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Hi Owen,

On Tue, May 7, 2013 at 8:28 AM, Owen Stephens <[log in to unmask]> wrote:

>
>
> The other examples of requirements from the Open Annotation work given by
> Rob were (numbering assigned by me here):
> 1) A highlighted span of text.
> 2) An annotation that refers to multiple segments of a resource,
> 3) Where there are, equivalently, multiple comments, such as a comment in
> English and the same comment in French
>
While not an expert, (1) and (2) seem clear to me. I'm less clear why (3)
> can't be handled as a language tag - although I would see an argument that
> a translation is in itself an annotation of a kind :)
>

The requirements here are twofold:

1. The same issue as avoiding literals as bodies.  A video could be
available in French and Spanish, however it wouldn't be possible to use the
literal language tag to convey that information. Thus we use dc:language,
as per: http://www.openannotation.org/spec/core/core.html#BodyEmbed

2.  Having two bodies, with languages (regardless of via tags or
properties) doesn't convey sufficient information to the client to know
whether it should display one or both.  For example there could be two
completely different tags, one in english (beautiful) and one in french
(étoile [star]) both of which should be processed, as compared to a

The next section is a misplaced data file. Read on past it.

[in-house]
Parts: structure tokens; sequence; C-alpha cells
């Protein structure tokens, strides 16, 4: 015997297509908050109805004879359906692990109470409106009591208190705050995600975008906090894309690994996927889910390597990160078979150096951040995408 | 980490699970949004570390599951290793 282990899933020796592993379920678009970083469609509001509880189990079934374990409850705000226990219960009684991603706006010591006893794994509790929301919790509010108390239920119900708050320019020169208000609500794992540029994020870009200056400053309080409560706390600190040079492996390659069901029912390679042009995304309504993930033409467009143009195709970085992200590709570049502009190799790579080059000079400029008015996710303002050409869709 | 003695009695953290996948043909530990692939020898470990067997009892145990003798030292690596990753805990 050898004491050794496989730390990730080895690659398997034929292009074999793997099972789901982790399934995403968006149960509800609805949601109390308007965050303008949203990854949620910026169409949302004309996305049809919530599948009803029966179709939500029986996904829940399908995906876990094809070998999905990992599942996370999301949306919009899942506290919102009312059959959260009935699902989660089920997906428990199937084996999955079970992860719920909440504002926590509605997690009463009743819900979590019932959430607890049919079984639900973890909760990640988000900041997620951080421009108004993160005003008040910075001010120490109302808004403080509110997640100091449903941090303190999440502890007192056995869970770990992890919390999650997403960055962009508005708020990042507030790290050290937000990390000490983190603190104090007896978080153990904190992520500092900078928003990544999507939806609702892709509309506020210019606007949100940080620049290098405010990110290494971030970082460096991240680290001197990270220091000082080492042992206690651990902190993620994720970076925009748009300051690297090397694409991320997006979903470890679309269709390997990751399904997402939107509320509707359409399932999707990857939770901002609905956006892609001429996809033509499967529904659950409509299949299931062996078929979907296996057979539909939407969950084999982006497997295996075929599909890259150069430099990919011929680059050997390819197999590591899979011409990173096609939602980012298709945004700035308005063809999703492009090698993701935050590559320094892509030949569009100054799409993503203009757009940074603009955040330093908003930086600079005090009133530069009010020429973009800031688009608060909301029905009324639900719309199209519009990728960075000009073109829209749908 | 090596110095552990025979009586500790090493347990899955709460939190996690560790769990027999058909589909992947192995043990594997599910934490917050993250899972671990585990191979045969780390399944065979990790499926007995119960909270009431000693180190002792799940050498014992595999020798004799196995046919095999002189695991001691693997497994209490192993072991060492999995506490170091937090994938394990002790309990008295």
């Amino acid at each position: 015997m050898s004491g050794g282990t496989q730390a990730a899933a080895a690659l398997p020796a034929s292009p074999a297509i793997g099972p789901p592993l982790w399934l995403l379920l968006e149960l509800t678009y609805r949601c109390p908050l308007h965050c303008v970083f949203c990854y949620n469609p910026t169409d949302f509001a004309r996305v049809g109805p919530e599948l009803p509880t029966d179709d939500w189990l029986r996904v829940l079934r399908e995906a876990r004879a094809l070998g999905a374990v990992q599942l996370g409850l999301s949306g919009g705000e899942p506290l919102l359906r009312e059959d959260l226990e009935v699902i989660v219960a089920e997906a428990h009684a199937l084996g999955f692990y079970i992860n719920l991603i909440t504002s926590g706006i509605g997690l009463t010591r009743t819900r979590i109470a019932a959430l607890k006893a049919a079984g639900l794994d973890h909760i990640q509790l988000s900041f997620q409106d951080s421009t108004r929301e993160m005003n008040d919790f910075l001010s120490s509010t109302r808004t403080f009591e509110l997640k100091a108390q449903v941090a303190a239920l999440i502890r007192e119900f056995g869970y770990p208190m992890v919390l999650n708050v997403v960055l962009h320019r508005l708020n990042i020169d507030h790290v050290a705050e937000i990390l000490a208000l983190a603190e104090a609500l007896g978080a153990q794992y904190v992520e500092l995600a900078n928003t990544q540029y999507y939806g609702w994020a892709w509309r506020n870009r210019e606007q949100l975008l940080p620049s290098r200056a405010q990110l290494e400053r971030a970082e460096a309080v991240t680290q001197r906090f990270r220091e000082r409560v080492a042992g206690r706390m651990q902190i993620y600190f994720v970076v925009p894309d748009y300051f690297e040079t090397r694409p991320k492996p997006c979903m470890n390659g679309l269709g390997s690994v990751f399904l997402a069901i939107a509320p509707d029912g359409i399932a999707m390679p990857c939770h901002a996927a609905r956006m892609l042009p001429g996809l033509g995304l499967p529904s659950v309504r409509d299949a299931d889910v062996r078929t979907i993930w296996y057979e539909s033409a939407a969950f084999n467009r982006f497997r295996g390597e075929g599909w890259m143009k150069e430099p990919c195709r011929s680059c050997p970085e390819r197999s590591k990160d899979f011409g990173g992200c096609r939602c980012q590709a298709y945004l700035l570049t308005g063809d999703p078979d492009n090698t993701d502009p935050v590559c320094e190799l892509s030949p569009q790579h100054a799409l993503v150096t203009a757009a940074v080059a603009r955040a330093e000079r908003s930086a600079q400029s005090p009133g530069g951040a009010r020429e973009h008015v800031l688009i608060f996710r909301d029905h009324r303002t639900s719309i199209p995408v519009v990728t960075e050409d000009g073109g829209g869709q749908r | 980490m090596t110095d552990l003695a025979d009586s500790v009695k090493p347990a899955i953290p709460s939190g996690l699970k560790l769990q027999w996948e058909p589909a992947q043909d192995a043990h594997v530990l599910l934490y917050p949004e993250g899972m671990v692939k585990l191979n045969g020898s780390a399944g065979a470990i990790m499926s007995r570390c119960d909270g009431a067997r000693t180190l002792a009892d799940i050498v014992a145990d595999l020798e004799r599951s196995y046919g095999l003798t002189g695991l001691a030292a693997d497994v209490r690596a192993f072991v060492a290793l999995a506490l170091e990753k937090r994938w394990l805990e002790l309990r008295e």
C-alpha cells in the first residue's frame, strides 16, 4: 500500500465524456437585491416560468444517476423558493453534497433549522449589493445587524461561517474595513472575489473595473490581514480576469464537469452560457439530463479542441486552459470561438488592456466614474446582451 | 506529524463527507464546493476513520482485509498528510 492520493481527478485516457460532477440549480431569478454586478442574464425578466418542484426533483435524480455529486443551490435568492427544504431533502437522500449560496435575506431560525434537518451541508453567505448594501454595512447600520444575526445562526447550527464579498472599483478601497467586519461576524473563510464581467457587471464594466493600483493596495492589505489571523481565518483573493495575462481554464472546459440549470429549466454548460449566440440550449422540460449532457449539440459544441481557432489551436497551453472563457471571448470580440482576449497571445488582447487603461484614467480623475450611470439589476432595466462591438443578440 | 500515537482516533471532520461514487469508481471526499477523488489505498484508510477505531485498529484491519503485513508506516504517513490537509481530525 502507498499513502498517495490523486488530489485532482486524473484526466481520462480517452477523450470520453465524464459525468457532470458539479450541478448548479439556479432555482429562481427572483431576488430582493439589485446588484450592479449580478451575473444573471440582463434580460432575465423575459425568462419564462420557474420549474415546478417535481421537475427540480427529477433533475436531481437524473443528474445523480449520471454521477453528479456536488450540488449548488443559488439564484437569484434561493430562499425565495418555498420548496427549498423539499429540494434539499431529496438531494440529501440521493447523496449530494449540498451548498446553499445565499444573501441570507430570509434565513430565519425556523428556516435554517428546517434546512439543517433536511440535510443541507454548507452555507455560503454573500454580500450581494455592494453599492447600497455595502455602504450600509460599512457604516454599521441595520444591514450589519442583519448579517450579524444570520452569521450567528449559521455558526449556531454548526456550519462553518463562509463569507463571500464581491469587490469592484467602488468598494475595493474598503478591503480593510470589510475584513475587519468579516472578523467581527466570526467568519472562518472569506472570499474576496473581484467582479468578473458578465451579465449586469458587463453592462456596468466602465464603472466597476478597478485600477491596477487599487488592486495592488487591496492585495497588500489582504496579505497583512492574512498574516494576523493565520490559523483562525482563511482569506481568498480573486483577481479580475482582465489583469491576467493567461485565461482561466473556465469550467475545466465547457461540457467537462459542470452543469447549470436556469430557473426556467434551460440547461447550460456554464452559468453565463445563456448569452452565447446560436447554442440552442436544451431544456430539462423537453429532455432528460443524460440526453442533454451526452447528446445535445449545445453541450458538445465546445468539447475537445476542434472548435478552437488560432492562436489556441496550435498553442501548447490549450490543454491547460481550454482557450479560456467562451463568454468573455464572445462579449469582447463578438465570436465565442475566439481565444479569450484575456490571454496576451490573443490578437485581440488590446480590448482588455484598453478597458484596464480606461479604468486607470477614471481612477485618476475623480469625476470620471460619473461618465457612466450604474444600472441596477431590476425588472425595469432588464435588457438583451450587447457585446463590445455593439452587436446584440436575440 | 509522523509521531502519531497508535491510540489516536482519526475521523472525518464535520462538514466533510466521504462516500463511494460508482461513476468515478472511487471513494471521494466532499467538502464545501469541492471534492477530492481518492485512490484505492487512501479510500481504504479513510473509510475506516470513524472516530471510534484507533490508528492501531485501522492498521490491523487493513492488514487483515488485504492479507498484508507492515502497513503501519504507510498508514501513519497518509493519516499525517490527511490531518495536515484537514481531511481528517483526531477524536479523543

translation where only one should.




> I don't see anything in Bibframe equivalent to (1) - all bibframe
> annotations are intended to point at a resource, not a fragment as far as I
> can see?
>

Yes, agreed. It's not about content but about resources in the abstract.
This makes things much easier!
One might consider other aspects of specific resources however -- the State
of the resource being annotated (for example the resource at a particular
time) might help to address some of the philosophical issues rasied about
change and facts.



> I don't see anything in Bibframe equivalent to (2) - all bibframe
> annotations are intended to point at a single resource, not multiple
> resources as far as I can see?
>

Depending on the modeling, there could be instances of multiple targets.
 For example if there are multiple identifiers in use for a single person
(VIAF, ORCID, etc) then the ContributorBio use case might have to point to
more than one target.


> I think (3) could apply to Bibframe - specifically in terms of bf:coverArt
>

Great example, again depending on the modeling if different printings get
different records, there may be sufficient granularity to annotate a single
cover image to a single resource.


Out of the annotation classes given in
> http://bibframe.org/documentation/annotations/ the ones that strike me as
> falling into my interpretation of the criteria for 'annotations' are:
> bf:Review (provenance is key)
>

And in particular agency.  There are potentially many reviews from many
people, there's only one table of contents.



> Anyway - I guess my first question (I have a second for a separate email!)
> is - for each case where annotation is being used at the moment in
> BIBFRAME, does it really make sense, and if so, why?
>

Agreed!

Rob